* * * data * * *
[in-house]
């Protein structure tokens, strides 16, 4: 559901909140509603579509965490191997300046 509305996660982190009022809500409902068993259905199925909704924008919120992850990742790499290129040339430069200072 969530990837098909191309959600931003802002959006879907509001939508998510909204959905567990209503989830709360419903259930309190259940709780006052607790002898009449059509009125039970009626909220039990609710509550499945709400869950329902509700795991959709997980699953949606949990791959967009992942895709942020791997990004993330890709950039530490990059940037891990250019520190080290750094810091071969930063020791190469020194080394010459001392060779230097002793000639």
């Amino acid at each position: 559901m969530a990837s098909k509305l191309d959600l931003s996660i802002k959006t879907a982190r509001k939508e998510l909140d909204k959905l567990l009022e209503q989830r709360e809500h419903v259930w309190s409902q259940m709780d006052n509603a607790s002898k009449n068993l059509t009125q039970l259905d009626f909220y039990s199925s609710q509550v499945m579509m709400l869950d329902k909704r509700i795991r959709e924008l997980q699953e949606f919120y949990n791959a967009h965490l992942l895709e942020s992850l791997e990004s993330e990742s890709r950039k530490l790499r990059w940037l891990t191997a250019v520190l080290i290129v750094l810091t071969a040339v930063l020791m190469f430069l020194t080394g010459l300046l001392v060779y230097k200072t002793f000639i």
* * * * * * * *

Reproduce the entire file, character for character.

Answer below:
[in-house]
């Protein structure tokens, strides 16, 4: 559901909140509603579509965490191997300046 509305996660982190009022809500409902068993259905199925909704924008919120992850990742790499290129040339430069200072 969530990837098909191309959600931003802002959006879907509001939508998510909204959905567990209503989830709360419903259930309190259940709780006052607790002898009449059509009125039970009626909220039990609710509550499945709400869950329902509700795991959709997980699953949606949990791959967009992942895709942020791997990004993330890709950039530490990059940037891990250019520190080290750094810091071969930063020791190469020194080394010459001392060779230097002793000639």
């Amino acid at each position: 559901m969530a990837s098909k509305l191309d959600l931003s996660i802002k959006t879907a982190r509001k939508e998510l909140d909204k959905l567990l009022e209503q989830r709360e809500h419903v259930w309190s409902q259940m709780d006052n509603a607790s002898k009449n068993l059509t009125q039970l259905d009626f909220y039990s199925s609710q509550v499945m579509m709400l869950d329902k909704r509700i795991r959709e924008l997980q699953e949606f919120y949990n791959a967009h965490l992942l895709e942020s992850l791997e990004s993330e990742s890709r950039k530490l790499r990059w940037l891990t191997a250019v520190l080290i290129v750094l810091t071969a040339v930063l020791m190469f430069l020194t080394g010459l300046l001392v060779y230097k200072t002793f000639i």